With a background in design, visual art, drama, music and dancing, Willie Schlechter, is an award-winning visual artist and illustrator whose intricate designs are set to take over the local interior and fashion industry.
Hailing from a small town in the Eastern Cape, Willie left his teaching career to pursue a career as a visual artist in 2016. Since then he has secured prestigious awards at various exhibitions that include the Kirstenbosch Botanical biennale and the World Orchid Conference.
Take a look at this quick interview with Willie below about his passion for botanical art, his successes as an artist and plans for the future.
What was it about botanical art that captivated you?
I have always had an appreciation for beauty and detail in art. Botanical art is one of those rare genres which, if executed well, leaves a viewer speechless at the surreal beauty of nature.
I still get excited every time I start a new painting because it never ceases to amaze me how incredibly intricate and absolutely divine the world around us is.
Furthermore, the almost hypnotic act of painstakingly capturing these intricacies on paper is the best therapy in a world where we are constantly rushed and agitated.
Was your 2016 decision to resign and pursue your art career a tough call to make?
Leaving a steady income, great colleagues and, mostly, wonderful students made me quite anxious. However, my need to create and participate more in the art world grew more and more incessant until I could not fight against it any longer.
The first day that I stepped into my "self-employed office", I immediately knew I made the right decision, it just felt good.
Which of your career moments do you consider to be your most successful?
Success is very difficult to measure because one doesn't necessarily recognise if or when you achieve it. As an artist, I am quite critical about my work, and am almost never satisfied with what I produce.
I do however have a few proud moments in my career. I am very proud of receiving bronze medals for my botanical paintings at the 2010 and 2013 Kirstenbosch biennale consecutively, as well as a silver medal at Botalia, Lucca, Italy in 2010.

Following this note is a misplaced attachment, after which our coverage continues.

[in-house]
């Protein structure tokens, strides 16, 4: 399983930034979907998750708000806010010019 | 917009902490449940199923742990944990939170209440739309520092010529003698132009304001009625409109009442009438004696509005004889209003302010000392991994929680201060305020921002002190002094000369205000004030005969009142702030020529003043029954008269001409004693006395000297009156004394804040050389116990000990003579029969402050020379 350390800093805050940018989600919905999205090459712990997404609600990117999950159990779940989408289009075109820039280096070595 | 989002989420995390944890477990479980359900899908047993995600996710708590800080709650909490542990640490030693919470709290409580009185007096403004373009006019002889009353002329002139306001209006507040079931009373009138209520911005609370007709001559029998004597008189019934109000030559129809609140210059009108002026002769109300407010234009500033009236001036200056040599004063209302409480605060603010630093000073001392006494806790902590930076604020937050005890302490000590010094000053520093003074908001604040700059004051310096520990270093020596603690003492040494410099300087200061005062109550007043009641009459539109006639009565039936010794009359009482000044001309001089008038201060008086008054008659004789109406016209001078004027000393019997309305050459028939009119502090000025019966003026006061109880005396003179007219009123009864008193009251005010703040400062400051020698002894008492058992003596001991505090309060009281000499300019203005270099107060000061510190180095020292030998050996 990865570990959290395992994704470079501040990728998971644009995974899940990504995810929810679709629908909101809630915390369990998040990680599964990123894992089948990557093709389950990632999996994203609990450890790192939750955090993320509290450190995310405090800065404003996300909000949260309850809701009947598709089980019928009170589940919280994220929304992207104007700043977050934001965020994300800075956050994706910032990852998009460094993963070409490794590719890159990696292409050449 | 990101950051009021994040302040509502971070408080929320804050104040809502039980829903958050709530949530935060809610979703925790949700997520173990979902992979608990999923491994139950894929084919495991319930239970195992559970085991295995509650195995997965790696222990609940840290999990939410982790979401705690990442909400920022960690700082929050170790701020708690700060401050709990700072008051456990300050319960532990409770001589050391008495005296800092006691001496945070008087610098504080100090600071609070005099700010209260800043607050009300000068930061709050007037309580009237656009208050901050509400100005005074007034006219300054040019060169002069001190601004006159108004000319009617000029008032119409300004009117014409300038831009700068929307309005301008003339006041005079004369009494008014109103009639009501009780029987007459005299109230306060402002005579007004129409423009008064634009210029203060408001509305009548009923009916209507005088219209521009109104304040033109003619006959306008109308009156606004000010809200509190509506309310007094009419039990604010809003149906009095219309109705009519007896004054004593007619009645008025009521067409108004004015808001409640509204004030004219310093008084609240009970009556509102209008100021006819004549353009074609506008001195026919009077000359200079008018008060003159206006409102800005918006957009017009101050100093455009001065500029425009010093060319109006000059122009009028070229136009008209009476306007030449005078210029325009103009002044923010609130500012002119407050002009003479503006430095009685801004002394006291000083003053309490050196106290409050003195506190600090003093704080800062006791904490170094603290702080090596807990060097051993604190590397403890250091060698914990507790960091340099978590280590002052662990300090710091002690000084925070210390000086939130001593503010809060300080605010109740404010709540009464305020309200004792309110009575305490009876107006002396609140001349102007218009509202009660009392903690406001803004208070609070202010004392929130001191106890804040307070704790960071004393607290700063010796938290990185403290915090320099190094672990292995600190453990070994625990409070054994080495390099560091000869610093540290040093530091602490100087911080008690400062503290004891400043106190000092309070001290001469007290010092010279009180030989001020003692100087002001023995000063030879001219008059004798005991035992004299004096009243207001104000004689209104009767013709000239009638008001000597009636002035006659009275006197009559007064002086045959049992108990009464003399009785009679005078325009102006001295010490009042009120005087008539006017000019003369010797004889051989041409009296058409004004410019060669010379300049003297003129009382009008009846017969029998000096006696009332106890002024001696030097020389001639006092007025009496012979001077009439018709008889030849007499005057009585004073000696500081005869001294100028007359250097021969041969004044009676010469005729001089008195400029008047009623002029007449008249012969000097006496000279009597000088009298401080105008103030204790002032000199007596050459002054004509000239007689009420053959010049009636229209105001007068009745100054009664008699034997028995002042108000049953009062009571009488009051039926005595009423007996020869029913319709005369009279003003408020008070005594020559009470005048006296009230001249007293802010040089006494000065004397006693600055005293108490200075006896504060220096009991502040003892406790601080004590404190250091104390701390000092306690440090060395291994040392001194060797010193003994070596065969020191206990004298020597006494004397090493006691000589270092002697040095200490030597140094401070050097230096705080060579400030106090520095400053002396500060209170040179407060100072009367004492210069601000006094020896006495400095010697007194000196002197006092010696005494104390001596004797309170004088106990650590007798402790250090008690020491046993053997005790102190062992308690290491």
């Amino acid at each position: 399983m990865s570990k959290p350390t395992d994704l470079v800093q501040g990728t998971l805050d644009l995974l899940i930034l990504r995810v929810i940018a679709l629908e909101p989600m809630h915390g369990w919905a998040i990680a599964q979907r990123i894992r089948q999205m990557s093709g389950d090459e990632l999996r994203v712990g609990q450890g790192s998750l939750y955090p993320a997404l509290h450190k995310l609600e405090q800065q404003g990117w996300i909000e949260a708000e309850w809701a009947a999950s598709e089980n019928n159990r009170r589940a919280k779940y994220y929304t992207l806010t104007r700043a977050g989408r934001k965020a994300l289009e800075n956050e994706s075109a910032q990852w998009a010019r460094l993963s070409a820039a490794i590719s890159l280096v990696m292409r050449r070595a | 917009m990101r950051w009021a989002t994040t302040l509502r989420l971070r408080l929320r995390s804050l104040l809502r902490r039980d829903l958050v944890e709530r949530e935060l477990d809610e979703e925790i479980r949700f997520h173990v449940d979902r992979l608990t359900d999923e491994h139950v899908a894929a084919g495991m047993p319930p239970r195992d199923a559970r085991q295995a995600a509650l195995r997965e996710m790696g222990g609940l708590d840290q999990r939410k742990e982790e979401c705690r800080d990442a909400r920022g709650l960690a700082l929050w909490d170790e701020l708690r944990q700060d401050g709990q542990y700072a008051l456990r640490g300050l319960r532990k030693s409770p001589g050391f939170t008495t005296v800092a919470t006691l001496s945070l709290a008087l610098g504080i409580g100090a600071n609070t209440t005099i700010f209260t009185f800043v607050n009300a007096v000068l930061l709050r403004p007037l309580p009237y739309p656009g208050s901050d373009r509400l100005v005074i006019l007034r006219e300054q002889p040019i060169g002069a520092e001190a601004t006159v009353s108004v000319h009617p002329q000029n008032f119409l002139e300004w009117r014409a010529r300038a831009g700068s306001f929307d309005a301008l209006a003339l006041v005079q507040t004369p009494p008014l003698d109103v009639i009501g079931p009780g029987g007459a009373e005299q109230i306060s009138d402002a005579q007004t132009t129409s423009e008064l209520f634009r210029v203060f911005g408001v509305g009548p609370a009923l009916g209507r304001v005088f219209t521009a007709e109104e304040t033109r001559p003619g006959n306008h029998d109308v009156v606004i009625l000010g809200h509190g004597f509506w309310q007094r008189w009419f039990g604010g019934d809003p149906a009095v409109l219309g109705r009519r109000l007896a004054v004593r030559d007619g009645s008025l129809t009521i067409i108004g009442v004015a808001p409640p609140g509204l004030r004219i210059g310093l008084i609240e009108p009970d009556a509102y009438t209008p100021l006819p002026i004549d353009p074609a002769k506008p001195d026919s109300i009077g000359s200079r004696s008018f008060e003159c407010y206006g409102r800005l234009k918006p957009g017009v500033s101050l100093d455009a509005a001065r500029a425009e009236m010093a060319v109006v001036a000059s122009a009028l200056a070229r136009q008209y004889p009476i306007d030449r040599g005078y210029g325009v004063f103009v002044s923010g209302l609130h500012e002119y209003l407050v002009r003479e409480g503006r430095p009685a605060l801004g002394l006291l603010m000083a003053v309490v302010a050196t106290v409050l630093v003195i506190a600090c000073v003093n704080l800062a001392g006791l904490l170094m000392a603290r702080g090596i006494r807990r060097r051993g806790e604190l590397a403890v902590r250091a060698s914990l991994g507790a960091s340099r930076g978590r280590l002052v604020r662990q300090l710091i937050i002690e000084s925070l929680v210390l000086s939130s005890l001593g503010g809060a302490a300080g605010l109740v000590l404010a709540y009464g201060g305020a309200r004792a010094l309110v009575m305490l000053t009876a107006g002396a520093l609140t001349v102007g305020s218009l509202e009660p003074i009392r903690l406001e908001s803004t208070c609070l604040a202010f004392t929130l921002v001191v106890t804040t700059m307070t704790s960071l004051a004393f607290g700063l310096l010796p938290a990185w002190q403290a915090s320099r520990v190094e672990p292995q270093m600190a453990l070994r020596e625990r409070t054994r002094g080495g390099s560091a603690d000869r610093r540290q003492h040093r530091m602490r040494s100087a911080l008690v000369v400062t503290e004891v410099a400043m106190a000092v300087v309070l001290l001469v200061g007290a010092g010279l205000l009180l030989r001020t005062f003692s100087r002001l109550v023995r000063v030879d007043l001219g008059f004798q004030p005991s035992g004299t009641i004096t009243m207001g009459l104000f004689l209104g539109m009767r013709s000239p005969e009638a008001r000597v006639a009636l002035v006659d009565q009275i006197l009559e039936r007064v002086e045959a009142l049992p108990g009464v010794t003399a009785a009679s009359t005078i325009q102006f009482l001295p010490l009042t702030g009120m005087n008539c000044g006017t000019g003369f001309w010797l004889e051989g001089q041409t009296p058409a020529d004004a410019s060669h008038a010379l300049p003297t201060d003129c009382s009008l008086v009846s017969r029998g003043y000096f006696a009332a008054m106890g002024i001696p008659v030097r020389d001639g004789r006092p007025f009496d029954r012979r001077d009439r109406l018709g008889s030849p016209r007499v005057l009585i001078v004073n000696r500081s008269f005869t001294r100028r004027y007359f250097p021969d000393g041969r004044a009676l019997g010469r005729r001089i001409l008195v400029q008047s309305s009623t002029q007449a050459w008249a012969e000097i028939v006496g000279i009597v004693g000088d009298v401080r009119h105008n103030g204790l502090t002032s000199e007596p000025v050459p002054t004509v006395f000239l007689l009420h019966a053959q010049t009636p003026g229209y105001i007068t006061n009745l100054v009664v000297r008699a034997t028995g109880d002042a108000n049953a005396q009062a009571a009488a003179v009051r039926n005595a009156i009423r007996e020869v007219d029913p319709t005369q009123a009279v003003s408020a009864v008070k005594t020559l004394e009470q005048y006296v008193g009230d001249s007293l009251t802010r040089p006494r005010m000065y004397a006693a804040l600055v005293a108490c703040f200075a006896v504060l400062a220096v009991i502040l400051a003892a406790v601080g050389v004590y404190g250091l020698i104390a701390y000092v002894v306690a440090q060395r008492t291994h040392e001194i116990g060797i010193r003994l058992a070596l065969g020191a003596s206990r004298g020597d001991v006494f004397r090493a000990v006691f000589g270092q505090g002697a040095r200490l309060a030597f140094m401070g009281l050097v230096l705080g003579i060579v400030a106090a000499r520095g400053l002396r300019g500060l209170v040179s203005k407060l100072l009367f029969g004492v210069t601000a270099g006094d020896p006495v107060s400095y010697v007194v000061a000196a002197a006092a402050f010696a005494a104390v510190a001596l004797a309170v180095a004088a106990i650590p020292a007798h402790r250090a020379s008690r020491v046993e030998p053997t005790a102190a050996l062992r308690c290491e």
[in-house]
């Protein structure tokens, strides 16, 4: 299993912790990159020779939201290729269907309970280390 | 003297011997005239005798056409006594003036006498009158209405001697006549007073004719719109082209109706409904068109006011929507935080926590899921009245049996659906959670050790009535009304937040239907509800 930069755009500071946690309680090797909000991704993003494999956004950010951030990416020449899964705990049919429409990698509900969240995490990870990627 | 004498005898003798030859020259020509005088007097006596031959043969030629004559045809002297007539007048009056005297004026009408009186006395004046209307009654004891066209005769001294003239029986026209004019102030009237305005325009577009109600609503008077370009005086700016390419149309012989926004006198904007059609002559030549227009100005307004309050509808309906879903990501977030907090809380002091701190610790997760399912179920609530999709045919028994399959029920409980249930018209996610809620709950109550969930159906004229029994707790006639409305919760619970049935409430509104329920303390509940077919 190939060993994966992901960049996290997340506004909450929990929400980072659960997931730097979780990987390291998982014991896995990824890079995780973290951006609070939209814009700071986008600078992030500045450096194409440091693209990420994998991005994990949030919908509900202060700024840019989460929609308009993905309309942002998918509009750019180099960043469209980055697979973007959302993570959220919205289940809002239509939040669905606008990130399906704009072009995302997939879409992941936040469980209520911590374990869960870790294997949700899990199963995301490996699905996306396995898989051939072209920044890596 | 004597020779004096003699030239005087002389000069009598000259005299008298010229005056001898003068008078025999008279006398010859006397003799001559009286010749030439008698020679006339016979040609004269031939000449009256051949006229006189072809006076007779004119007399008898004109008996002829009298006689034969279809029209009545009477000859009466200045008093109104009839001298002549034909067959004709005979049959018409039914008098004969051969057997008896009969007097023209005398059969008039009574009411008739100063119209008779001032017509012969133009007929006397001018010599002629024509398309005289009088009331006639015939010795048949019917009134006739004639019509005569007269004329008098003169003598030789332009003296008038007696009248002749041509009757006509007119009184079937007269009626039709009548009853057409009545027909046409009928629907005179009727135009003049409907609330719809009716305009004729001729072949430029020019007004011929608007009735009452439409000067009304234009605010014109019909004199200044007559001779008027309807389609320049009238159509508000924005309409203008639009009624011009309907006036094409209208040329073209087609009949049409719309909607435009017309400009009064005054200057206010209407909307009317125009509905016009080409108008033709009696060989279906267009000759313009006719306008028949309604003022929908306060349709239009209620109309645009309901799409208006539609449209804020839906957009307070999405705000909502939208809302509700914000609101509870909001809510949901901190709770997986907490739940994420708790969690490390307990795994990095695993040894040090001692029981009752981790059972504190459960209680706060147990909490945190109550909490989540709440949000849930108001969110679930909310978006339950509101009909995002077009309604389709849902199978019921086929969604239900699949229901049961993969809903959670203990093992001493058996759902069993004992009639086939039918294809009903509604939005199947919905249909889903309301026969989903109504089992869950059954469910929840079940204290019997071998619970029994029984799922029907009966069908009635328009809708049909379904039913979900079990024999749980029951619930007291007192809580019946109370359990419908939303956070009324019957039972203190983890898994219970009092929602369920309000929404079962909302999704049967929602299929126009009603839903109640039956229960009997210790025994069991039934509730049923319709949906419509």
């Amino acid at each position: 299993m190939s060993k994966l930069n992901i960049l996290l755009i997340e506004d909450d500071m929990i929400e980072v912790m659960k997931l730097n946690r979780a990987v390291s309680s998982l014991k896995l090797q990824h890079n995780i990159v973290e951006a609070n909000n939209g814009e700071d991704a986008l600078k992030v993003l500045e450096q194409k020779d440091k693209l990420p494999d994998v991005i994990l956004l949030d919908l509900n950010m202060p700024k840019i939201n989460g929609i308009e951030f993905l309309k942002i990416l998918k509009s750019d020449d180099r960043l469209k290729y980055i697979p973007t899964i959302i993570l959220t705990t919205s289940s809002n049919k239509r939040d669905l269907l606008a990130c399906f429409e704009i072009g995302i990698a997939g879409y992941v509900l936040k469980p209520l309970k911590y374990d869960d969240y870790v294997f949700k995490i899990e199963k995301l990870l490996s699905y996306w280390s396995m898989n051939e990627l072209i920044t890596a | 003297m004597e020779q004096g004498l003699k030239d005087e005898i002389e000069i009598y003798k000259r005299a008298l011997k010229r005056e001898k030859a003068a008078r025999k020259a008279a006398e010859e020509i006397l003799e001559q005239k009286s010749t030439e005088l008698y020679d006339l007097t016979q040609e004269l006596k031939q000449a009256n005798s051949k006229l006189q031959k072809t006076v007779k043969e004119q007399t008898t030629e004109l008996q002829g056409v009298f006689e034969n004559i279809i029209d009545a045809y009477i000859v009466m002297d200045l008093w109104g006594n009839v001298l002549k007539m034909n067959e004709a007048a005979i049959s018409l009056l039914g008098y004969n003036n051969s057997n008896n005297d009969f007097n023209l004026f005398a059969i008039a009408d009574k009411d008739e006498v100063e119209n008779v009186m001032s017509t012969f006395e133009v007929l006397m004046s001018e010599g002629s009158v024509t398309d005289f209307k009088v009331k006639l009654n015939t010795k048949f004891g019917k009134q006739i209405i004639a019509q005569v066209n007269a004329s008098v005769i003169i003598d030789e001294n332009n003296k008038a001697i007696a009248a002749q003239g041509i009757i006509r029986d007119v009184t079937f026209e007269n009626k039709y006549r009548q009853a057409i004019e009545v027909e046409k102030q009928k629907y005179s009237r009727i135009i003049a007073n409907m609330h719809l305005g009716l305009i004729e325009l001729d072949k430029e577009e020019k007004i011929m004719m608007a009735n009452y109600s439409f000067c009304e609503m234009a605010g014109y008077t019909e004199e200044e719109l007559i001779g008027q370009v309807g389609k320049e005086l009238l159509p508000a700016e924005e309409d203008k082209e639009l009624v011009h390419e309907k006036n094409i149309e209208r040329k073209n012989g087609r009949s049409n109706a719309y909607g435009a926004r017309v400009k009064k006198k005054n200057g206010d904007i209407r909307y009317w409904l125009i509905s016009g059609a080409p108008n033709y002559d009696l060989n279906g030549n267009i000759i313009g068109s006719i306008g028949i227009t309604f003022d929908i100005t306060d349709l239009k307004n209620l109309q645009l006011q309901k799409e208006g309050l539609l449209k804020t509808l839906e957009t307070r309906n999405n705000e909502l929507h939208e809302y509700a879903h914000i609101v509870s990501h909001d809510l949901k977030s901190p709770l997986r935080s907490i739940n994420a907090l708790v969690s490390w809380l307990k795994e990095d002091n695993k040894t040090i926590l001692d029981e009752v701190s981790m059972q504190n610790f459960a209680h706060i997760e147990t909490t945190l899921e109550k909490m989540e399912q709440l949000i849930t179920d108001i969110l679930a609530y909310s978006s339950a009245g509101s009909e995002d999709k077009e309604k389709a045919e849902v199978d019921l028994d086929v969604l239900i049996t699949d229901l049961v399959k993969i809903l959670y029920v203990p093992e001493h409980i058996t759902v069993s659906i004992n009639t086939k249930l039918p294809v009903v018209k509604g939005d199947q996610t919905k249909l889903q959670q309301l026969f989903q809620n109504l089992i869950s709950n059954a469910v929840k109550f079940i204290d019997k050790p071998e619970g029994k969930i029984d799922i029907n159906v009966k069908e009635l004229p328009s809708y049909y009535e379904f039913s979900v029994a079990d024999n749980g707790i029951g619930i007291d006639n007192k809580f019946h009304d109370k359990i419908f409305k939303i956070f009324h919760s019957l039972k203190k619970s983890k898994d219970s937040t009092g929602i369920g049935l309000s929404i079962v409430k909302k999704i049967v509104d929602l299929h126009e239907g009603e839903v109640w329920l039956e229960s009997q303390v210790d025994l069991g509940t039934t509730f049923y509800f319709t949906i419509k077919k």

Another very proud moment was in 2017 when my Self-portrait in Mother's Blouse was part of the Top 40 at the Sanlam National Portrait Awards.
Where do you draw inspiration from for your artwork?
Mostly by looking at art. I prefer to look at books and physical artworks, although the internet has done wonders in opening an artist's source of reference and I find myself constantly googling.
I get inspired by Classical art and the old masters' absolute devotion to their work. The techniques they used and intricate application of mediums reflect respect and love for their talent and profession, which is something I strive towards.
What are your three go-to travel destinations, local or international, when you are in need of a creative boost?
I absolutely love to travel, and can get inspired by a trip to the local nursery or a hike up the mountain! I'm just as comfortable indoors and love to go to museums and galleries, which is why I am so fond of Italy, especially Florence. Being an admirer of Classical Art, this home of the Renaissance masters simply gives me goosebumps!
I went to school in Lady Grey in the Eastern Cape, and although I do not go there often, it remains to me one of the most special places in South Africa, my fond school memories might make me a bit biased. Surrounded by the southern Drakensberg mountains, the whole town is covered in snow in the winter, and it is such an idyllic place to just be still and recharge your batteries.
Above anywhere else, my absolute favourite go-to destination is my parents' home in Tergniet, near Mossel Bay. Despite the fact that this choice is probably greatly influenced by the sentimentality of family and childhood memories, outside the busy holiday season the beauty and tranquillity of the Garden Route is the best place to get some rest from the busy city, while being creatively inspired by its many natural splendours.
What are your colour trend predictions for fabrics and interiors in 2019? Summer and Autumn.
In a world that is increasingly dominated by social and political unrest, urban expansion and technological advances, people will continue their longing for safety and comfort in their homes.
Designs and materials that celebrate nature and the outdoors will reflect this desire, such as floral prints and natural materials like wood and 100% linen fabrics.
The search for calmness will manifest itself in soft pastel colours, like mints and corals, and warm earthy tones will replace neutral greys that have been popular for the past few years.
Modern styles, like Scandinavian design, will continue to be trendy and replace eclectic clutter with simple sophistication.
Willie is currently working on a solo exhibition for the Woordfees, Verplant/Uproot which will run from 1 - 10 March in Stellenbosch.
‘This project is one that I especially enjoy, and found myself getting more and more drawn into the many layers of Cape Town's rich history.’
‘I am very excited to take part in my first Decorex, Cape Town in May and look forward to meeting some potential retailers and interior decorators,’ he said.
For more information and to take a look at Willie’s product range, check out his website at willieschlechter.wixsite.com.